J.S.: How is your work as a playwright informed by your dance training and work as a choreographer?
RHJ: Unfortunately we live in a country where art disciplines are separate. I am not sure when the disciplines became chopped up into itty bitty pieces of sushi-like morsels. In other words, if you are a dancer, you are just that and only that. If you are a choreographer, you are that and only that. In my experience throughout my career, I found that that was never true.
Originally when I started my dance company in 1993, I wanted to make work that featured my writing skills. I wanted the artists I worked with to handle text, to speak aloud on stage while dancing. It was going to be a dance/theater company. But the dancers I procured did not know about handling text, and at the time I did not have the craft to train them. I compromised and we became a mostly-dancing-dance company. However, many of my pieces included text. Every season I would make a solo for myself in which I would recite monologues, poetry, prose. It was an aesthetic that was clearly my signature style, and the audience found it refreshing and entertaining. Dance critic Rita Felciano made a statement about my choreography. She said, “Things really start to cook when Johnson the choreographer meets Johnson the writer.” I think that is true.
Of course words and movement can arguably be exacted as quite different mediums. The wonder of how they can be merged to create a seamlessly and equally valued aesthetic is in how the playwright and/or director crafts these disciplines, using them as tools to communicate something impressionable and evocative to the audience. Of course, who knows how verse or dance or a moment in silence or a vocal lilt or the color of a costume will fall on the human heart? This is the exciting part about merging the disciplines.
The Othello Papers does not involve dance. Language dominates this play, though I think there’s a humorous tango between Caliban and Cleopatra. Hopefully, for the sake of this interview, it’ll make the edits.
Instead, I like to think of The Othello Papers as a kind of opera. Maybe it isn’t. And that’s ok. We’re still in the development stages. That’s why everybody should come out and see it. Before it hits Broadway. Wink, wink.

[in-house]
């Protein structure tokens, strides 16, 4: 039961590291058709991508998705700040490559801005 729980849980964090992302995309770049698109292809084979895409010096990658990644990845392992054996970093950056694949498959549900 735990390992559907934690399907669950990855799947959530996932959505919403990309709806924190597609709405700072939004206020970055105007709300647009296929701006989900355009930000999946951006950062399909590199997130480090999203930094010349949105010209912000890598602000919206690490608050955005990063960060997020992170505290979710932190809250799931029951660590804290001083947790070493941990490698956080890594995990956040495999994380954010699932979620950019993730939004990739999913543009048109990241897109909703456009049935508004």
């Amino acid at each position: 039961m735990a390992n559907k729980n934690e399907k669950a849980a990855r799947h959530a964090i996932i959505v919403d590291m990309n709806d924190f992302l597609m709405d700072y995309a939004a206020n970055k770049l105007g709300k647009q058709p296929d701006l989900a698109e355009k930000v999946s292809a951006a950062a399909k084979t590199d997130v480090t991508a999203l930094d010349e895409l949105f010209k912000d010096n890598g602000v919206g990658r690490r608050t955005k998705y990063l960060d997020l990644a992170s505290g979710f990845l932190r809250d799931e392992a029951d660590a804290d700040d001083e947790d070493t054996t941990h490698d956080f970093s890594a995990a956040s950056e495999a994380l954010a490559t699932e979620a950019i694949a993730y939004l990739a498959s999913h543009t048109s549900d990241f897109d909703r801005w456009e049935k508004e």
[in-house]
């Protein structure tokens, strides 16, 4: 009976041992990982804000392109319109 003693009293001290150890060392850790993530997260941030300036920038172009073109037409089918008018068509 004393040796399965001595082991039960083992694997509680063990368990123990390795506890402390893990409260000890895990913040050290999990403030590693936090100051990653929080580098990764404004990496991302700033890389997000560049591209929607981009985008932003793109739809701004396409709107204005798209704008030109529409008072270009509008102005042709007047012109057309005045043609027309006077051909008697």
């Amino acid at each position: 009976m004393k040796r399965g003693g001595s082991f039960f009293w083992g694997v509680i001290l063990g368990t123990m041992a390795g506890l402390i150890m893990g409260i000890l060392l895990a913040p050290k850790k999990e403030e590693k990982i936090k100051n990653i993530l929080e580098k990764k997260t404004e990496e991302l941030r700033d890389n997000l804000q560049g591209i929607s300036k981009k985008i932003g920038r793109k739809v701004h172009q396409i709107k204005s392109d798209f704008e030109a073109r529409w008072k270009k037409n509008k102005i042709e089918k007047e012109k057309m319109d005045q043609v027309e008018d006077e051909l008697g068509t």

JS: What was the genesis of the Othello Papers?
RHJ: A costume. Well, originally, I wanted to design a one-man show in which I could wear an interesting costume on stage. In my mind, that looked like something Elizabethan inspired. But, since then, I discovered playwright Suzan-Lori Parks, and it has put me on a mission to create black characters for the theater that are not popularly seen or offered by history or the media. As I came closer to realizing what the project would look like, I began to ask myself, “Why is this black man dressed like a seventeenth century European?” This began my search for the black presence in old time Euroland. That lead me to Othello, and the play.
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JS: As a native San Franciscan, and someone who has been making work here
your entire life, does your work have a specifically Bay Area flavor?
RHJ: I’m sure it does but I wouldn’t know what that was or how to explain it.
JS: What's up next for you?
RHJ: I’m committed to further developing The Othello Papers and getting it a world premiere in 2011. And then, there are the fifty-one drafts of unfinished plays stacked neatly in my room. They haunt me when the sun goes down. All the characters of would be plays are standing in a line in full costume waiting their turn to speak to me and tell me who they are and what they want: Josephine Baker, a French student architect without a name, a black transvestite decocooning in a brownstone in New York City, the three headed dog who guards the brownstone, a young man who keeps blowing a trumpet very badly and a woman with a pink parasol who swears it wasn’t the wind that destroyed New Orleans.
Tuesday, June 16, 2009
PF: Last time we talked to you was before Natasha and the Coat was in our Rough reading series. What did you learn about the play? How is it changing?
Deborah Stein: The ITR workshop was maybe the most practically useful workshop I've ever had, since it came so early in the play's development - still in the throes of becoming a play - I rewrote almost the entire second half during the three days I spent in the Bay Area, and for the two readings tried out two different endings. Having Corey and Naomi as part of the process was incredibly instructive, as they actually were able to provide information and background on some of the characters and cultures in the play that I hadn't yet researched. I also decided to shift the focus of the play slightly, making a different character the one whose journey we follow. So, my rewrites are focusing on building this character and also fleshing out the research-based aspects of the play. I think it might end up being a two-act play...I've never written anything with an intermission, so that's freaking me out, in a good way.
PF:What’s exciting going on in your life with your shows? How are you feeling coming into the Festival?